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Here are the biggest shifts in the official account of the Uvalde school shooting

An officer walks outside of Robb Elementary School in Uvalde, Texas, on May 25.
Allison Dinner
AFP via Getty Images
An officer walks outside of Robb Elementary School in Uvalde, Texas, on May 25.

The official narrative of the mass shooting at Robb Elementary School in Uvalde, Texas, has changed drastically since news of an active shooter at the school emerged on May 24. Authorities have repeatedly corrected official statements, after they were contradicted by new information.

"There's been a lot of things that have been said — some are correct, some are incorrect," Texas Gov. Greg Abbott said at a news conference one day after the shooting. Just days later, Abbott said he himself had been "misled" about the police response to the shooting.

"I am livid," Abbott said.

He wasn't alone. The shifting details deepen the pain and outrage inflicted by the tragedy in Uvalde, which left 19 children and two teachers dead, and 17 wounded. When they shared news about the investigation, Abbott and others did say their information was preliminary. But the inconsistencies rocked public faith in the police and other institutions, when people were looking to them for reliable information and accountability.

Here's a rundown of how the official story has changed over time:

The police waited before killing the gunman

Questions about the timing of the police assault that killed the gunman were driven by video and witness accounts depicting anguished parents pleading with officers to go after the attacker. Authorities now say the gunman spent nearly an hour and 20 minutes inside the school.

May 25: The day after the shooting, Texas Department of Public Safety Director Steve McCraw — whose agency was by then leading the investigation — said a team of Uvalde police officers and school district officers "immediately breached, because we know as officers, every second's a life."

But moments later, McCraw said it was likely that anywhere from 40 minutes to an hour transpired between the gunman's first shots and him being killed by a team led by a Border Patrol tactical unit. Still, McCraw said, officers "did engage immediately.... [and] saved other kids. They kept him pinned down. And we're very proud of that."

Abbott said at the same news conference, "The reason it was not worse is because law enforcement officials did what they do: They showed amazing courage by running toward gunfire for the singular purpose of trying to save lives. And it is a fact that because of their quick response ... and eliminating the gunman, they were able to save lives – unfortunately, not enough."

Steven C. McCraw, Director and Colonel of the Texas Department of Public Safety, speaks during a press conference about the mass shooting at Robb Elementary School on May 27 in Uvalde, Texas.
Michael M. Santiago / Getty Images
Getty Images
Steven C. McCraw, Director and Colonel of the Texas Department of Public Safety, speaks during a press conference about the mass shooting at Robb Elementary School on May 27 in Uvalde, Texas.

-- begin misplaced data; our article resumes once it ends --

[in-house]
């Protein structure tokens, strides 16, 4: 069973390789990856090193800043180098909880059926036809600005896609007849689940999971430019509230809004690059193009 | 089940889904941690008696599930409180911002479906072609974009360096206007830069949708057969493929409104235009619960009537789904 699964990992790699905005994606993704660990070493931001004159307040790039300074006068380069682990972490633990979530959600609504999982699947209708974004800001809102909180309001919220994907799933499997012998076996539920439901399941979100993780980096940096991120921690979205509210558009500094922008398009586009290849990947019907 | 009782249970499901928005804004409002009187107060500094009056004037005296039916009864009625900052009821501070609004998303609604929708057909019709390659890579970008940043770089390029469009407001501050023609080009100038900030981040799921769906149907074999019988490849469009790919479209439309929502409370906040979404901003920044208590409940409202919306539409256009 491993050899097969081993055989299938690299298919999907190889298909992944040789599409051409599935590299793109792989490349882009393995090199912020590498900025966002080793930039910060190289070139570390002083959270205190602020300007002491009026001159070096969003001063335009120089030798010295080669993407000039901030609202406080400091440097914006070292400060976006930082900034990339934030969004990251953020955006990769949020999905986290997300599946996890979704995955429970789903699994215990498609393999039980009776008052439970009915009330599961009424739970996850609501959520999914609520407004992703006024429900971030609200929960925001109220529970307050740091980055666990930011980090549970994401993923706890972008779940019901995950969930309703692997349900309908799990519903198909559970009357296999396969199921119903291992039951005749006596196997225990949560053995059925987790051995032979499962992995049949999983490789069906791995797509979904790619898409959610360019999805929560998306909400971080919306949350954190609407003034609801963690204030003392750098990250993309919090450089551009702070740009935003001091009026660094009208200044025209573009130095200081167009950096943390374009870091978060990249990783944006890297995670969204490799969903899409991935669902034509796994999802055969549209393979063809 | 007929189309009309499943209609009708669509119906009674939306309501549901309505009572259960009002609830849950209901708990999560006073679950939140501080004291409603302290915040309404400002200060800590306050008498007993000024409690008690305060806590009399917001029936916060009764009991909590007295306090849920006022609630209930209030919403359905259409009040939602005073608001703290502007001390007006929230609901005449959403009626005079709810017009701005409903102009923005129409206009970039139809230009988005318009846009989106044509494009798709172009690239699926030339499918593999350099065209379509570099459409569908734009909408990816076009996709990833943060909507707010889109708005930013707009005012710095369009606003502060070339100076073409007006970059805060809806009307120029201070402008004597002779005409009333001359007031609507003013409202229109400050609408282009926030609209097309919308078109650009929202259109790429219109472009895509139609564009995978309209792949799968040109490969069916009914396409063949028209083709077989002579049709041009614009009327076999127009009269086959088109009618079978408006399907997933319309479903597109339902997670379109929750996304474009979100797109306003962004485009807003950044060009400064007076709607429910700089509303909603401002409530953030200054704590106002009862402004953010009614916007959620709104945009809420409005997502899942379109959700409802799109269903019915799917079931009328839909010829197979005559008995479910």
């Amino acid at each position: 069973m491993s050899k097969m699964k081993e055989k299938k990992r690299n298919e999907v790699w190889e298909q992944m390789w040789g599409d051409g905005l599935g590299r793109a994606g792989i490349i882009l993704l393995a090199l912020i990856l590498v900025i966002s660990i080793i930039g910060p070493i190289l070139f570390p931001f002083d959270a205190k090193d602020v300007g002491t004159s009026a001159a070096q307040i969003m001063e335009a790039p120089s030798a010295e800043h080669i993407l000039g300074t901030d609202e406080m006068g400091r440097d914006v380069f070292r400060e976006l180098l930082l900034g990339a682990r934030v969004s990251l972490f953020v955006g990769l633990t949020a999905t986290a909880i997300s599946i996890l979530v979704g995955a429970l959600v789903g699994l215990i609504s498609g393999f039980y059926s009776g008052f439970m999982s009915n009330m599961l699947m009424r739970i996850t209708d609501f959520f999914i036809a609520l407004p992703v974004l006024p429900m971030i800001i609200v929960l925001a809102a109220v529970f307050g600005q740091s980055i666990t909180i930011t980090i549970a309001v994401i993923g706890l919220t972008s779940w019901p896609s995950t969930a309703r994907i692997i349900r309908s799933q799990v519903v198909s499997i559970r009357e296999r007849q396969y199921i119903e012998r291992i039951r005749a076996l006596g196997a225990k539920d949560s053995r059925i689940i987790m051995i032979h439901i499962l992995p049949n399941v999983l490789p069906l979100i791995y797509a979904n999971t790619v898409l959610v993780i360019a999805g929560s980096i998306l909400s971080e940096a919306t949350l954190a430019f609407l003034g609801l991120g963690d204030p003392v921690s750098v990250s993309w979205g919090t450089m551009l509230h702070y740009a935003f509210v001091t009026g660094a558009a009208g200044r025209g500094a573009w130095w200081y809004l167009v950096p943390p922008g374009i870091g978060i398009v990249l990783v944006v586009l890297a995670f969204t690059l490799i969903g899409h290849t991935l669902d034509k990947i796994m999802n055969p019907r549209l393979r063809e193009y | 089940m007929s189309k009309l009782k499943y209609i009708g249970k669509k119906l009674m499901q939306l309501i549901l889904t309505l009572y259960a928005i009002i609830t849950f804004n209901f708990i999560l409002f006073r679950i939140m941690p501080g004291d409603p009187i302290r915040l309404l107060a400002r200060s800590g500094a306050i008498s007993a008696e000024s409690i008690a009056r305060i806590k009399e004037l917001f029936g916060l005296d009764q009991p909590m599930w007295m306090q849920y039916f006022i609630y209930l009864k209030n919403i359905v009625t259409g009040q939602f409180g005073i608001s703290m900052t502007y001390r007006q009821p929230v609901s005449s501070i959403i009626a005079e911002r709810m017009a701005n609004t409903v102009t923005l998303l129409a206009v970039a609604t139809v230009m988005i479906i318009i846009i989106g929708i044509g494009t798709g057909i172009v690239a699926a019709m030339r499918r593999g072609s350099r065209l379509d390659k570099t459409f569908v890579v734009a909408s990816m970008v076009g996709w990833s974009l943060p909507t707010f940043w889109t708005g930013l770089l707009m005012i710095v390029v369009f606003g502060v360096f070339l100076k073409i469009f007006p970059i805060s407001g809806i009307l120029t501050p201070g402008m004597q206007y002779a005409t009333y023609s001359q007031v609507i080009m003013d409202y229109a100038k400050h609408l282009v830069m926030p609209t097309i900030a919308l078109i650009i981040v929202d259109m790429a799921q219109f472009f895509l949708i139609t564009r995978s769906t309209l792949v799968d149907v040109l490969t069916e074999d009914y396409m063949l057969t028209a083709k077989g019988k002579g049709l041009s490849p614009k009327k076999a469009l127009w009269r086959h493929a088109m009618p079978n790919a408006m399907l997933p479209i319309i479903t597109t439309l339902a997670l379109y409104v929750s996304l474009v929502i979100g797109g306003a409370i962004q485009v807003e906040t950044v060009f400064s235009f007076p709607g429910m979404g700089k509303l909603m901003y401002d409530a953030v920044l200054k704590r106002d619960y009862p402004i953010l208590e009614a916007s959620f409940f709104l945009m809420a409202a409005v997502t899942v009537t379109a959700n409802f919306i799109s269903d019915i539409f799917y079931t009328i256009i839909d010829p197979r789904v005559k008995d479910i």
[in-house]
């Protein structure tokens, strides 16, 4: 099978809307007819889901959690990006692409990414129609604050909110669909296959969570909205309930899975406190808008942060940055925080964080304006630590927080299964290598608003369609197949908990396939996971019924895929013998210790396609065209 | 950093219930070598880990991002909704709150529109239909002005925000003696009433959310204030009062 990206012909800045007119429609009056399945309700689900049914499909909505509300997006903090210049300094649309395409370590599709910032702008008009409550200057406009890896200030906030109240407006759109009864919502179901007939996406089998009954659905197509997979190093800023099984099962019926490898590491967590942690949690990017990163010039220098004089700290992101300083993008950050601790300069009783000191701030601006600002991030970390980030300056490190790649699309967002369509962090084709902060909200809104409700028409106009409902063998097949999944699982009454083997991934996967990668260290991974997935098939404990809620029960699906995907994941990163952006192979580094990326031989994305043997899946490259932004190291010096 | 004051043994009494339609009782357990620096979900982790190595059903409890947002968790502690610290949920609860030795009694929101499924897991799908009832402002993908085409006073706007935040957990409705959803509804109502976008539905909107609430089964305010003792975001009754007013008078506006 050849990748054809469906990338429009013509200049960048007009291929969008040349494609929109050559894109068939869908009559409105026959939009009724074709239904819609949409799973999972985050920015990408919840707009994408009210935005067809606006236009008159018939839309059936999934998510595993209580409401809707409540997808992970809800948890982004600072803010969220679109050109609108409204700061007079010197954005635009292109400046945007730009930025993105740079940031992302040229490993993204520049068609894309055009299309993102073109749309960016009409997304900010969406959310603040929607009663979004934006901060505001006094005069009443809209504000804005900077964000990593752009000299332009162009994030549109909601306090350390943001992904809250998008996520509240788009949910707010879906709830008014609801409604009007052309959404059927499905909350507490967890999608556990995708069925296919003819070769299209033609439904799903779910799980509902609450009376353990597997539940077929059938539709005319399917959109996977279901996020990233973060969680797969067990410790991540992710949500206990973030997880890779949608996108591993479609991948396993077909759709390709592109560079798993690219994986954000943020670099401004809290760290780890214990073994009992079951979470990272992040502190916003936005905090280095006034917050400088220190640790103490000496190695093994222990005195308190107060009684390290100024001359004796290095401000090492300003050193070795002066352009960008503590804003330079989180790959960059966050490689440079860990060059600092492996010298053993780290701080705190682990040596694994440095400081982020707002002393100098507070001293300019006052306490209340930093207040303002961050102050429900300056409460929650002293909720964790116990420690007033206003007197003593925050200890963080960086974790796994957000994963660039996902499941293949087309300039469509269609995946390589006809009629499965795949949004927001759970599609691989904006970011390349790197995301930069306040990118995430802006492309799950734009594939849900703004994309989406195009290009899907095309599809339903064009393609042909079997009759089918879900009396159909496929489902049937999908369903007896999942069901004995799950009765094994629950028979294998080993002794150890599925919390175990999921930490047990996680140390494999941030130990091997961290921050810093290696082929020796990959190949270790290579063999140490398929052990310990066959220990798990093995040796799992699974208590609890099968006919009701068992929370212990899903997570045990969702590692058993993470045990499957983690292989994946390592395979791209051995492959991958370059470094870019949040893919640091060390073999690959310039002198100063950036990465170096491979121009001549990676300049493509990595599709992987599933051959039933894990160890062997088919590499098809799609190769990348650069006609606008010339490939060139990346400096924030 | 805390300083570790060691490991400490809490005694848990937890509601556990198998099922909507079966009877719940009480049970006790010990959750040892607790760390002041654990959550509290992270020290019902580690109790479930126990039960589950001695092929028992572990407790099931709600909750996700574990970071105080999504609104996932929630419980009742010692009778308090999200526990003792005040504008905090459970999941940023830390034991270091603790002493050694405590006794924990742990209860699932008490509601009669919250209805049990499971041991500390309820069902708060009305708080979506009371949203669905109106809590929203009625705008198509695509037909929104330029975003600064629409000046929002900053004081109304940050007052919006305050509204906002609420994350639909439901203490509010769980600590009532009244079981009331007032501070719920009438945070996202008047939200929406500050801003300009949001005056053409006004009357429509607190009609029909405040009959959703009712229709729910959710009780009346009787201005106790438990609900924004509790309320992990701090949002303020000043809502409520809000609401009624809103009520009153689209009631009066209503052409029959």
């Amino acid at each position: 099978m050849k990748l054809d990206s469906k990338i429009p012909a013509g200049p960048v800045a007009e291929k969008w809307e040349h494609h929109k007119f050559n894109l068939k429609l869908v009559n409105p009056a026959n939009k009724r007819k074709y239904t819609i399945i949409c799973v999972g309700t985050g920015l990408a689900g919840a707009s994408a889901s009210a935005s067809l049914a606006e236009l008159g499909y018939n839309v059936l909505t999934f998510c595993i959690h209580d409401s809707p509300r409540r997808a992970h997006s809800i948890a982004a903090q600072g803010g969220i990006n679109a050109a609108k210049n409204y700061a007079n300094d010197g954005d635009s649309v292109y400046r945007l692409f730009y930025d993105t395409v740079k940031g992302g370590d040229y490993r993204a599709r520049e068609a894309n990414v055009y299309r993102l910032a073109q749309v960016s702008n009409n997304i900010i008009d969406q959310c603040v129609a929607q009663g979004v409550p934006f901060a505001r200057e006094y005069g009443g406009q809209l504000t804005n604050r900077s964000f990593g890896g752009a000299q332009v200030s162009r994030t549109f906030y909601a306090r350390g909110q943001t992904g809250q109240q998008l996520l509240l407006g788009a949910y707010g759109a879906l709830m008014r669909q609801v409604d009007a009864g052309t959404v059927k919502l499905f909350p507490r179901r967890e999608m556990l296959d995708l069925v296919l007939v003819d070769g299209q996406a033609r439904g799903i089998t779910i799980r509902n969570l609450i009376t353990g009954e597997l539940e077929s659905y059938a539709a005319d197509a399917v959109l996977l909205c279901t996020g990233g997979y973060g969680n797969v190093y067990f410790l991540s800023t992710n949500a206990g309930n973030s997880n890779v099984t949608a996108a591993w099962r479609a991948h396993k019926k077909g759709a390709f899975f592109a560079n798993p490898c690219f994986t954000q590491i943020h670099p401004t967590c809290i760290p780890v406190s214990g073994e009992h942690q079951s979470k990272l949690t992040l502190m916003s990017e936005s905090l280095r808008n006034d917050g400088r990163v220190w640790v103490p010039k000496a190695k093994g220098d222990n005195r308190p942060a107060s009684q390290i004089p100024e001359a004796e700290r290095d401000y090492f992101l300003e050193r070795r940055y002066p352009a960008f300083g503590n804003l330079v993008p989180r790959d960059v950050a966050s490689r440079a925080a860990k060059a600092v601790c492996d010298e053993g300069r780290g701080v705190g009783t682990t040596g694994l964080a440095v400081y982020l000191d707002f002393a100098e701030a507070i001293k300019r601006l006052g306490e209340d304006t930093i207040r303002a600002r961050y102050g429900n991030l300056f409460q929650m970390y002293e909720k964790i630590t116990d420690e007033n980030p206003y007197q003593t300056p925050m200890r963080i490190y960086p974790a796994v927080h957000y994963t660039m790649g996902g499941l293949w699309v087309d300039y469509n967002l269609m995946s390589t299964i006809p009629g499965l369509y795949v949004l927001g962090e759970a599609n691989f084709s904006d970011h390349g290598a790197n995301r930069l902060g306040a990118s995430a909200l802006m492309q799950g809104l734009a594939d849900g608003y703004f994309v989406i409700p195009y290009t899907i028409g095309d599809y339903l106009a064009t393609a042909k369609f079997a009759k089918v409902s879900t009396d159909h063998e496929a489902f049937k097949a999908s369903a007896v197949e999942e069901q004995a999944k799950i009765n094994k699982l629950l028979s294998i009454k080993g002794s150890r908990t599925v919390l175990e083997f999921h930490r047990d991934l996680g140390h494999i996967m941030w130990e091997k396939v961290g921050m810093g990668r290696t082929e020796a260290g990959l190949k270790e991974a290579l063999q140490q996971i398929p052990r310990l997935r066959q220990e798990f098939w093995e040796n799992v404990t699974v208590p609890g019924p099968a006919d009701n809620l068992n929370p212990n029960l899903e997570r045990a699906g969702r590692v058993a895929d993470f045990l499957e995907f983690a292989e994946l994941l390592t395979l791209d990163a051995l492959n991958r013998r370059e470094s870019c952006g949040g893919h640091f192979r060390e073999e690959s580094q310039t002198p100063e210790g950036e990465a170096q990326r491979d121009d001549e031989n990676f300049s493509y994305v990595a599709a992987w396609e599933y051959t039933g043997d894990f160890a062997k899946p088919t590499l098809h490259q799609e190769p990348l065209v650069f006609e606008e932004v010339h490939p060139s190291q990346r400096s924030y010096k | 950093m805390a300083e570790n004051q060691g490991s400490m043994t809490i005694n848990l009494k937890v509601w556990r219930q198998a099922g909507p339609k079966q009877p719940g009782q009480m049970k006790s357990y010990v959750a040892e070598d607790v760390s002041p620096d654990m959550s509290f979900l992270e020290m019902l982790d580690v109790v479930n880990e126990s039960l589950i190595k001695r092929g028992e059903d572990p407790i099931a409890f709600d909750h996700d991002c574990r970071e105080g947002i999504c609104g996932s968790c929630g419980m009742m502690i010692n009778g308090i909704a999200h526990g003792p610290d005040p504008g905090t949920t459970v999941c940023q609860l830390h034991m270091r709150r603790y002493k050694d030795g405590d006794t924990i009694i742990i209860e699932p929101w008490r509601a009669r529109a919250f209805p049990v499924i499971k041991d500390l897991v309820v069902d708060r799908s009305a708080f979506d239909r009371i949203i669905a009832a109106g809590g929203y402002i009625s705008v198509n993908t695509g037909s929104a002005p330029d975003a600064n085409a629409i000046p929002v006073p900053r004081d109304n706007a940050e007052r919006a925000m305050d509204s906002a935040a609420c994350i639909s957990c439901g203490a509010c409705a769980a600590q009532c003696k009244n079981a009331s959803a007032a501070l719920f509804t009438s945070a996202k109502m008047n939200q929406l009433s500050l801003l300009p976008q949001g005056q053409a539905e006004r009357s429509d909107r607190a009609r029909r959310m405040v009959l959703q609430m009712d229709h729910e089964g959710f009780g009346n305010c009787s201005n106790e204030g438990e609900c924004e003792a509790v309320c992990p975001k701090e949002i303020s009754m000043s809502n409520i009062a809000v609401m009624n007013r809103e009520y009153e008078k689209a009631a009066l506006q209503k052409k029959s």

May 27: McCraw gave a detailed timeline of the shooting, speaking outside the school. He delivered a stunning revelation: the incident commander, later confirmed to be school district police chief Pete Arredondo, had stopped treating the situation as an active shooter scenario, judging that the gunman had barricaded himself inside, McCraw said. That left officers waiting for more equipment and backup, as Arredondo believed there were "no risk to other children," the DPS head said.

"From the benefit of hindsight, where I'm sitting now, of course it was not the right decision," McCraw said. "It was the wrong decision, period. There's no excuse for that."

McCraw quoted 911 calls from students inside the school who said some kids were still alive and others were dead — and asking for immediate help. But minute after excruciating minute, that help didn't come.

The first student called at 12:03, McCraw said — 30 minutes after the gunman entered, by his timeline. That's when as many as 19 officers were in the hallway outside the classroom. It wasn't until around 12:50 that a group of federal and local officers went after the gunman, McCraw said. By then, the same student who initially called 911 had called at least four more times.

Aside from the ongoing peril of children trapped by the gunman, McCraw said, the delay may have prevented efforts to save people who were wounded, stating, "It's important for life-saving purposes to immediately get there and render aid."

After McCraw spoke, Abbott said at a separate news conference that his earlier remarks had been a "recitation" of information given to him by the relevant agencies. Acknowledging that part of his account turned out to be inaccurate, Abbott promised that investigators will uncover every fact in the case — including why police followed the strategy they did.

"There are people who deserve answers the most, and those are the families whose lives have been destroyed," the governor said. "They need answers that are accurate, and it is inexcusable that they may have suffered from any inaccurate information whatsoever."